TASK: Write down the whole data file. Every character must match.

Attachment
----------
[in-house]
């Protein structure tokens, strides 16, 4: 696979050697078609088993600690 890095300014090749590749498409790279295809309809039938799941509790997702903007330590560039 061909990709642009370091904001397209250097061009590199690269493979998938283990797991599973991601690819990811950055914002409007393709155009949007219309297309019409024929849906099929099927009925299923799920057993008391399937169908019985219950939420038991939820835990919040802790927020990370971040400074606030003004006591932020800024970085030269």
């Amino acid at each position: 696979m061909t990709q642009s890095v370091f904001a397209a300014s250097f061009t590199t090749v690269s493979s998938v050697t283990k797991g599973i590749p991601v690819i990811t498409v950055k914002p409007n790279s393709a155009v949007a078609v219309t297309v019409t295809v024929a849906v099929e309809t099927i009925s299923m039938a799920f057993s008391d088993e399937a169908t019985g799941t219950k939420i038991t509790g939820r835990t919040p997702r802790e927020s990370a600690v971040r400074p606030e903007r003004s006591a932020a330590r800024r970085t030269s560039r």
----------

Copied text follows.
[in-house]
């Protein structure tokens, strides 16, 4: 696979050697078609088993600690 890095300014090749590749498409790279295809309809039938799941509790997702903007330590560039 061909990709642009370091904001397209250097061009590199690269493979998938283990797991599973991601690819990811950055914002409007393709155009949007219309297309019409024929849906099929099927009925299923799920057993008391399937169908019985219950939420038991939820835990919040802790927020990370971040400074606030003004006591932020800024970085030269």
């Amino acid at each position: 696979m061909t990709q642009s890095v370091f904001a397209a300014s250097f061009t590199t090749v690269s493979s998938v050697t283990k797991g599973i590749p991601v690819i990811t498409v950055k914002p409007n790279s393709a155009v949007a078609v219309t297309v019409t295809v024929a849906v099929e309809t099927i009925s299923m039938a799920f057993s008391d088993e399937a169908t019985g799941t219950k939420i038991t509790g939820r835990t919040p997702r802790e927020s990370a600690v971040r400074p606030e903007r003004s006591a932020a330590r800024r970085t030269s560039r």